(2) The map $C_{\alpha}\to f(C_{\alpha})$ is a bijection

Comment: You can show that it's a bijection by explicitly constructing a set-theoretic inverse; that is, a map from the set of components of $Y$ to the set of components of $X$. Can you do this?

Also, here's an exercise to perhaps give you an alternative perspective on this problem:

Exercise 1: Let $f:X\to Y$ be a continuous function (so, not necessarily a homeomorphism). Let $C_{X}$ and $C_{Y}$ be the sets of components of $X$ and $Y$, respectively. Prove that there is an induced map $f_{*}:C_{X}\to C_{Y}$. In the language of category theory, "the set of connected components" is a functor from the category of topological spaces to the category of sets.

The problem you're thinking about can be easily solved from the perspective of category theory as it's a general property of functors that isomorphisms are mapped to isomorphisms. (In the category of topological spaces, an "isomorphism" is just a homeomorphism; in the category of sets, an "isomorphism" is just a bijection.)

Also, the subject of homology theory or homotopy theory in algebraic topology generalises this functor; the path components of a space constitute a basis for what is known as the zeroth homology group of the space. There are higher homology groups which describe "higher dimensional holes".)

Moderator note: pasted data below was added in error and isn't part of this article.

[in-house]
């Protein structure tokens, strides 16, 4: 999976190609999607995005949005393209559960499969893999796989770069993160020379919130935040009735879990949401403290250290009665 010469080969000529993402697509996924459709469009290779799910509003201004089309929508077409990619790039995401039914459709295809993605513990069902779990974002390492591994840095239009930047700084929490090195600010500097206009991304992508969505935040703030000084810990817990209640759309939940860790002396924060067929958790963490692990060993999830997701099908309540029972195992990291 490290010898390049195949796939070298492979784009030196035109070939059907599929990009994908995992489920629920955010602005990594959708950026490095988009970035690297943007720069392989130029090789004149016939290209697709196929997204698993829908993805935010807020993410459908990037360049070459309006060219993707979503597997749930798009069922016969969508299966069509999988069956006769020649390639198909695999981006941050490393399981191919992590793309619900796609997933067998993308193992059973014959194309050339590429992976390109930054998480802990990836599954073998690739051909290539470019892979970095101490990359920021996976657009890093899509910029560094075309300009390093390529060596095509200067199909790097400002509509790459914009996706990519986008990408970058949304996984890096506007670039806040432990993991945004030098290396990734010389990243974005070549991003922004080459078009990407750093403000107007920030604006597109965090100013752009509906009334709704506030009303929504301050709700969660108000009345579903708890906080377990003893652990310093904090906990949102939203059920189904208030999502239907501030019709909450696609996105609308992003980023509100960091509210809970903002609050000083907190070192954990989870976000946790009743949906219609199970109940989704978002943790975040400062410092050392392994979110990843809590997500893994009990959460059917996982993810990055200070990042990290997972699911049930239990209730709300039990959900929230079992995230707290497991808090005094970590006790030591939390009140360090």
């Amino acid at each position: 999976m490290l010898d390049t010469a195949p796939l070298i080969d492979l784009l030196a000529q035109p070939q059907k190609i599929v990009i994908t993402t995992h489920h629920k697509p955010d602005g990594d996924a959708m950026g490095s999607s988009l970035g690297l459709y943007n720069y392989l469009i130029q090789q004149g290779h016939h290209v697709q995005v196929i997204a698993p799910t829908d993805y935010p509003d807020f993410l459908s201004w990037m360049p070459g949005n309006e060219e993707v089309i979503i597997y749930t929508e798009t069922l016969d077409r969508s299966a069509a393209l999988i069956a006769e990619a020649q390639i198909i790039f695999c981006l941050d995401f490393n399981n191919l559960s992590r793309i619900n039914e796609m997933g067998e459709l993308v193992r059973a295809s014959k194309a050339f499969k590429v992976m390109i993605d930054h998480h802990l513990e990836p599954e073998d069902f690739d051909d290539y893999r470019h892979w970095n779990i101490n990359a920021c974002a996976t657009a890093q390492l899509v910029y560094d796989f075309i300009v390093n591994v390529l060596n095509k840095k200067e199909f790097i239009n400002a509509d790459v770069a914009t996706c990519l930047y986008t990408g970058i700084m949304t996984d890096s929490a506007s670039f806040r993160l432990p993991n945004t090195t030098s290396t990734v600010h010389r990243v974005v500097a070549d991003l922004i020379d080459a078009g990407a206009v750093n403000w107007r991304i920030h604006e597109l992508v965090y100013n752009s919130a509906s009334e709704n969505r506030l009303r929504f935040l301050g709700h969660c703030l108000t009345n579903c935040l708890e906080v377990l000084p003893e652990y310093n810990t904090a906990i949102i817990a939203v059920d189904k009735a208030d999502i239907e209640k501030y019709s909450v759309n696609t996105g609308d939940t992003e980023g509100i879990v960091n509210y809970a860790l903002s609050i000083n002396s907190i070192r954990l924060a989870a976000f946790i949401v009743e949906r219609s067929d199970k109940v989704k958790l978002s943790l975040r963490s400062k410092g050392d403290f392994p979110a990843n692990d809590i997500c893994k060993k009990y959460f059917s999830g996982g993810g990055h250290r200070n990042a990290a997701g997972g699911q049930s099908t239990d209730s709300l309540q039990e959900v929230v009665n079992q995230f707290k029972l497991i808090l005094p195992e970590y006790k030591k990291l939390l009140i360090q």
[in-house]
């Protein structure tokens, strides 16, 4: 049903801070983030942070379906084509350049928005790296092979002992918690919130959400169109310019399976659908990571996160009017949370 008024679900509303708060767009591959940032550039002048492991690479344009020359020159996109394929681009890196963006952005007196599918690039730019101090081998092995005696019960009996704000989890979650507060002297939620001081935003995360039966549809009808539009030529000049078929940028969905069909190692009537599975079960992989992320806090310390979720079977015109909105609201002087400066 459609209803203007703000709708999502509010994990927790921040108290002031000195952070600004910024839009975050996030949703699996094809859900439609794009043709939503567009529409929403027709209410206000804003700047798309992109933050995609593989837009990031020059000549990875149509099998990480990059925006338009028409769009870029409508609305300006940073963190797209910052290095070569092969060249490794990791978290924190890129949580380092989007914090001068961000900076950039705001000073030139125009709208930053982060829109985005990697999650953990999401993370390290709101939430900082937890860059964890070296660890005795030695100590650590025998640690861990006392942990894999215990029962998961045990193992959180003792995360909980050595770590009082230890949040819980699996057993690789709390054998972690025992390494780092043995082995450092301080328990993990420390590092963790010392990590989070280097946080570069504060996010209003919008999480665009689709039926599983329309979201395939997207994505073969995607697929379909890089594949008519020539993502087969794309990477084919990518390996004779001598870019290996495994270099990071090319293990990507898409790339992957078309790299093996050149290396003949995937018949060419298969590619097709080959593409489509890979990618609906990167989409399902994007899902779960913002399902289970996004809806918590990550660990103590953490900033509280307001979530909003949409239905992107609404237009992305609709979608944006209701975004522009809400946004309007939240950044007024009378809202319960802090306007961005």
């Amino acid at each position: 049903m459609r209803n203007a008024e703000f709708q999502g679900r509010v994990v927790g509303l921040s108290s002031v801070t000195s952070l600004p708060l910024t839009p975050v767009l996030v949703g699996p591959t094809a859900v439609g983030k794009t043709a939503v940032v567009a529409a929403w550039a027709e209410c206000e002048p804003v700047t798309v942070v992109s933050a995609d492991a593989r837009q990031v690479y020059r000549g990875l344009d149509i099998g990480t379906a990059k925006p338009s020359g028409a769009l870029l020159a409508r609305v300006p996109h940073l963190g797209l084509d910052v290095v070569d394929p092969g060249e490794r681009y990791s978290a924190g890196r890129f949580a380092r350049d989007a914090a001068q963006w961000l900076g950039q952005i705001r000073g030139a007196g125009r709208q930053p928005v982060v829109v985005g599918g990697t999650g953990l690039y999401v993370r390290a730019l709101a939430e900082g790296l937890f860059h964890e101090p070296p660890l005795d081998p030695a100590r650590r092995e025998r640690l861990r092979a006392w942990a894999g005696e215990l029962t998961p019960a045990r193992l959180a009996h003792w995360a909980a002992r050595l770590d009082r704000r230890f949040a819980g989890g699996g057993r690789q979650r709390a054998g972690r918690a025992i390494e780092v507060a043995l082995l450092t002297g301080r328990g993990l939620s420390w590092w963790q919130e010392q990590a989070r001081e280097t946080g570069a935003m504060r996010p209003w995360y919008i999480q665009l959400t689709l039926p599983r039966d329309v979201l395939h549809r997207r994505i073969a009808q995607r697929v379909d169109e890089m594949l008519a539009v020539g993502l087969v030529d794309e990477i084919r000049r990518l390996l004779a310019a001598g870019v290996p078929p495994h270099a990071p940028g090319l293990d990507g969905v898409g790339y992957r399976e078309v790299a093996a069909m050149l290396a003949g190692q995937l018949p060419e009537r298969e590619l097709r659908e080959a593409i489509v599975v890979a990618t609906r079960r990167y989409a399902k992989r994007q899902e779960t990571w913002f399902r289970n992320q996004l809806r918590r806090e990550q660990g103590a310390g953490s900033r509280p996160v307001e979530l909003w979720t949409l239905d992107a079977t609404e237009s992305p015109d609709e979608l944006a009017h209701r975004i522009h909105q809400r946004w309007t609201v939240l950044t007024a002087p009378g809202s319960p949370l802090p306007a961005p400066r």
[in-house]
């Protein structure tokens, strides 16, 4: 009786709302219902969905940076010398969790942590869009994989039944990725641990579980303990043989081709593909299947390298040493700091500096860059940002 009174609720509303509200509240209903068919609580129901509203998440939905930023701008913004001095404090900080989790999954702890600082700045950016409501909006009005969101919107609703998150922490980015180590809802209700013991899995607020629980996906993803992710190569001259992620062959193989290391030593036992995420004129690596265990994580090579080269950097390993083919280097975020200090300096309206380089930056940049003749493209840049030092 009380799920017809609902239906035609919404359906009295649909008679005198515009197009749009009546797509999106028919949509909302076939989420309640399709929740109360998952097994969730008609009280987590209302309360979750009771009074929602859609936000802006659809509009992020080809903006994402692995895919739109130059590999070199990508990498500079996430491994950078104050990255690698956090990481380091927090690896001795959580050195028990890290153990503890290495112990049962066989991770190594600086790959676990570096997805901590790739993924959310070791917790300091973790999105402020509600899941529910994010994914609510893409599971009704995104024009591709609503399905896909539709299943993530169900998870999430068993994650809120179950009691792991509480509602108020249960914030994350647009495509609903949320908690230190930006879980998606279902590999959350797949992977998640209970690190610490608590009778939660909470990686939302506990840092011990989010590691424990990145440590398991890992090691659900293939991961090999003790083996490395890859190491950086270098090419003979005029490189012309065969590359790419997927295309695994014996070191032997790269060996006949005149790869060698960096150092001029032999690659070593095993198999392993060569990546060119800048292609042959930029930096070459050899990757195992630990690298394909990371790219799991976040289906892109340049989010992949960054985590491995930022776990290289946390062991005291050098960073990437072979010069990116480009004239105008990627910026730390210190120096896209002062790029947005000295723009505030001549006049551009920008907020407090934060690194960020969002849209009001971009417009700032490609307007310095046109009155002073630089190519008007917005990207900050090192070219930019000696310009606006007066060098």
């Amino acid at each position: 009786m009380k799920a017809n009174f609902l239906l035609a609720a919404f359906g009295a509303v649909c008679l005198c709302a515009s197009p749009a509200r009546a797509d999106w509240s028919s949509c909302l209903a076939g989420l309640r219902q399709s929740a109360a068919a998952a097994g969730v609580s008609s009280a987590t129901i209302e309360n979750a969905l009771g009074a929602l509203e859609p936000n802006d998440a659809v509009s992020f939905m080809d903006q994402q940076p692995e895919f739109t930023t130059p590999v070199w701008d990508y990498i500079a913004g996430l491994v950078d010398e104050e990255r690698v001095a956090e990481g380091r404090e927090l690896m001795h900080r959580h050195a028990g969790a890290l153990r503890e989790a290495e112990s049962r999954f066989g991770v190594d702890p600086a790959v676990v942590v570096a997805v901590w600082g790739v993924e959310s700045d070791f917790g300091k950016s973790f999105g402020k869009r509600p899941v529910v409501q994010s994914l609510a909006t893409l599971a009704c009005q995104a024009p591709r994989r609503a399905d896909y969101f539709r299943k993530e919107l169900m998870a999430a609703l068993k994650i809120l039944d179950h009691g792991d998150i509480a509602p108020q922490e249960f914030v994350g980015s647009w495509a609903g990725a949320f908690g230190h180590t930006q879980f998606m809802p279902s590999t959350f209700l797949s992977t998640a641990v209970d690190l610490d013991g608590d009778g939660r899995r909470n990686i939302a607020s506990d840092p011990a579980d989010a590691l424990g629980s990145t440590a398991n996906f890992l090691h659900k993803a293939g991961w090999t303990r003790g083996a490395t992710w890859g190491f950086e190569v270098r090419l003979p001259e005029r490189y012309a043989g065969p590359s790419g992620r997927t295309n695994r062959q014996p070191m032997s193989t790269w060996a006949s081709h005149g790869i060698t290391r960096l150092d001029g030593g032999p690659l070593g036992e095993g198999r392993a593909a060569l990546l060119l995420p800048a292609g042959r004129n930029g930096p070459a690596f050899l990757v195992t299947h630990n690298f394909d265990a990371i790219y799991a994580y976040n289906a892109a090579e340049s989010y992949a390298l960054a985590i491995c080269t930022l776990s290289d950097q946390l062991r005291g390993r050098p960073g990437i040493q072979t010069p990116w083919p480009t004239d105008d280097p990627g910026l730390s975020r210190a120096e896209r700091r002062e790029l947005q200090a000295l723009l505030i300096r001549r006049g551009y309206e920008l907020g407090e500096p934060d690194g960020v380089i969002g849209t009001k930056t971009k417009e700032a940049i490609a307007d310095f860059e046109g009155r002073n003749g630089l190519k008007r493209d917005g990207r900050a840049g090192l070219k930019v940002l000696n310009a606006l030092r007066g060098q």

I hope this helps!

• Thanks for the response. I figured out how to show (2) and I didn't quite figure out how to use your hint for (1). But, I did come up with this, let $C_\alpha$ be a component of $X$, that is, $C_\alpha$ is connected and for any connected subset $D$, $D\subset C_\alpha$. Since $f$ is a homeomorphism $f(D)$ and $f(C_\alpha)$ is connected and $f(D)\subset f(C_\alpha)$. Thus, $f(C_\alpha)$ is a component of $Y$ since $D$ is arbitrary and $f$ a bijection. Thanks for the help. – Shant Danielian Aug 5 '13 at 5:20
• I skipped over the section on Category Theory and Functors, but now that you mentioned the connection, I might go back and read those sections over. – Shant Danielian Aug 5 '13 at 5:23
• Hi @ShantDanielian, you're nearly correct, I think, but the key point is: to show that $f(C_{\alpha})$ is a connected component of $Y$, you need to show that every connected subset of $Y$ intersecting $f(C_{\alpha})$ is contained in $f(C_{\alpha})$. You've shown this for connected subsets of $Y$ of the form $f(D)$ for some connected subset $D\subseteq C_{\alpha}$. But, in theory, these are not all the connected subsets of $Y$ intersecting $f(C_{\alpha})$. But you're nearly there. Can you fix it? – Amitesh Datta Aug 5 '13 at 5:24
• Yes, @ShantDanielian The assumptions you've used in this comment are: (1) The continuity of $f^{-1}$ (to conclude that $R$ is connected) and (2) The surjectivity of $f$ (to conclude that $f(f^{-1}(P))=P$). – Amitesh Datta Aug 5 '13 at 6:49
• Great, thank you for your help. – Shant Danielian Aug 5 '13 at 7:25